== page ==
April 2012 // Volume 50 // Number 2 // Research in Brief // 2RIB2
North Central Region 4-H Volunteers: Documenting Their Contributions and Volunteer Development
Documenting volunteer contributions strengthens Extension partnerships with volunteers. A team of North Central Region 4-H volunteer specialists collaborated to conduct a study of 4-H volunteer contributions and impacts related to working with youth within the 4-H program. Over three thousand (3,332) 4-H volunteers from throughout the 12-state North Central Region completed the survey. Volunteers are critical partners to the success of 4-H, making it possible for millions of young people to have access to 4-H programs.
Study Need and Background
4-H Youth Development offers non-formal learning experiences for six million young people across America and can be found in every county in every state, including the District of Columbia and Puerto Rico, and in dozens of countries around the world. 4-H involves Extension staff from the 106 land-grant universities and over 518,000 volunteers who partner with staff and young people to deliver and lead learning opportunities across the U.S.
In 2008, North Central Region Extension volunteer specialists conducted a multi-state study to define and quantify the contributions of volunteers in 4-H across the 12-state region. The study purposes were to document volunteer contributions to 4-H organizations and to the region as a whole and to increase stakeholder awareness of the types and level of contributions made by volunteers to 4-H and Extension.
The North Central Region represents Extension services in 12 states. Specialists developed and piloted the survey at the 2007 North Central Region Volunteer Forum in Wisconsin to test the face validity and the response formats for the items. The finalized 31-item survey (Chapin, Levings, Nippolt, & Pleskac, 2009) was administered online using Zoomerang™, a commercial, Web-based survey tool. An online survey method was selected in order to keep the study cost effective and because state organizations had email addresses in their respective database records. Michigan State University acted as the lead state, hosting the online site and compiling the data. Each institution's internal review board in the participating regions reviewed the study and approved the methods for human subjects.
The survey was designed to gather:
- Demographic background of participating 4-H volunteers,
- Programming through which adults volunteered within 4-H,
- The time and personal resources volunteers provided.
Sampling & Results
The total population of volunteers across all eleven11 states in 2008 was 133,160 individuals, with a range from just over 2,600 volunteers to 23,000 volunteers per state. From a convenience sample of volunteers who provided email addresses, each state randomly selected approximately 800 individuals from this pool of volunteers. Potential participants received up to two follow-up reminders at intervals of approximately 2 weeks. However, administration of the survey was led independently by the partner within each state, and there were slight variations in administration. Data were collected from spring through fall 2008.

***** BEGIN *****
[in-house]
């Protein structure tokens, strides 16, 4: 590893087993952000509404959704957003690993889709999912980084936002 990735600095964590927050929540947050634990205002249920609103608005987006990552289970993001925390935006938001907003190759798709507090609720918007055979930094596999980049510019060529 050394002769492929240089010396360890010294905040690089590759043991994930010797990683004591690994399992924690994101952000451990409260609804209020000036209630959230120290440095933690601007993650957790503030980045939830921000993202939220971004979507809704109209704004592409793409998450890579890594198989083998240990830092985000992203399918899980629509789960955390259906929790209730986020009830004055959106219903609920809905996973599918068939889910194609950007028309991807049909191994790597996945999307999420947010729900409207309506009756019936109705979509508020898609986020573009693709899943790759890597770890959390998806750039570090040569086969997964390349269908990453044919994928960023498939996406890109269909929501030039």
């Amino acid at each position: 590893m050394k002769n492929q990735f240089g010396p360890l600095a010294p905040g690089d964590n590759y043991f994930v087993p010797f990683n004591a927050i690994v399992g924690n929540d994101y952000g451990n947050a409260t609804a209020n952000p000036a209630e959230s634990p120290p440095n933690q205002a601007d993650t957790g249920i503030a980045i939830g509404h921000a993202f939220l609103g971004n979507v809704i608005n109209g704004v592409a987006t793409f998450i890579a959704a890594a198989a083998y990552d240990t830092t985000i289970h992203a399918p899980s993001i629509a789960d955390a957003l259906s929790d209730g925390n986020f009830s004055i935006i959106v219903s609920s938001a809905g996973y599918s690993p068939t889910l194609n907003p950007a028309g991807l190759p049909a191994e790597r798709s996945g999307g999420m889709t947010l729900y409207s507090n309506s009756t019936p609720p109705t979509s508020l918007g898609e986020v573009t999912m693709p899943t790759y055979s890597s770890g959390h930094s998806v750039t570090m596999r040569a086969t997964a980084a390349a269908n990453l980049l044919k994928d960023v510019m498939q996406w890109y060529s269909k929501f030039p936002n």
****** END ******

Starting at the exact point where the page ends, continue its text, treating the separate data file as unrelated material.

The survey was sent to over 9,000 volunteers across the 11 participating states. The response rate of useable surveys was 37%, with 3,332 surveys returned. While a formal comparison of respondents to non-respondents was not conducted, the respondents from 10 of the 11 participating states were individuals with access to computers and the Internet. One state partner conducted the survey using a pencil-and-paper format.
Data were analyzed using basic descriptive statistics. Statistical analyses were completed to investigate relationships between characteristics of respondents and their roles and tenure as 4-H volunteers. Cross tabulations were conducted on selected variables, and Pearson's chi-square tests were performed to test for significant relationships among selected characteristics and responses from the survey participants. Due to the response formats used in the survey design, it was not possible to calculate means for the responses.
Demographic Profile (Figure 1)
Respondent Demographics (n = 3,157)
Over two-thirds of respondents were 4-H members as youth, and most survey respondents (85%) were female. Almost half of respondents were ages 42 – 51. Nearly half (45%) of respondents lived on a farm or ranch, and nearly half (48%) were between the ages of 42 – 51 years. Nearly half of respondents earned a bachelor's degree and/or a graduate degree (47%).
Roles of 4-H Volunteers (Figure 2)
Respondents reported serving in a variety of key roles. Primary roles are identified in Figure 2. Serving as a project leader was the primary role for 42% of the respondents, while 38% indicated that their primary role was as a club administrative/organizational leader. Respondents, on average, served in two 4-H volunteer roles.
Primary Volunteer Roles
When asked to report all the 4-H venues in which they provided service, the primary settings were within the 4-H community club (90%) and with local, regional, or state fairs (59%). Forty-one percent indicated they serve in 4-H on committees, boards, and councils. Eleven percent volunteered with after-school or school programs. An additional 6% volunteered at the regional or state level in an advisory or planning role.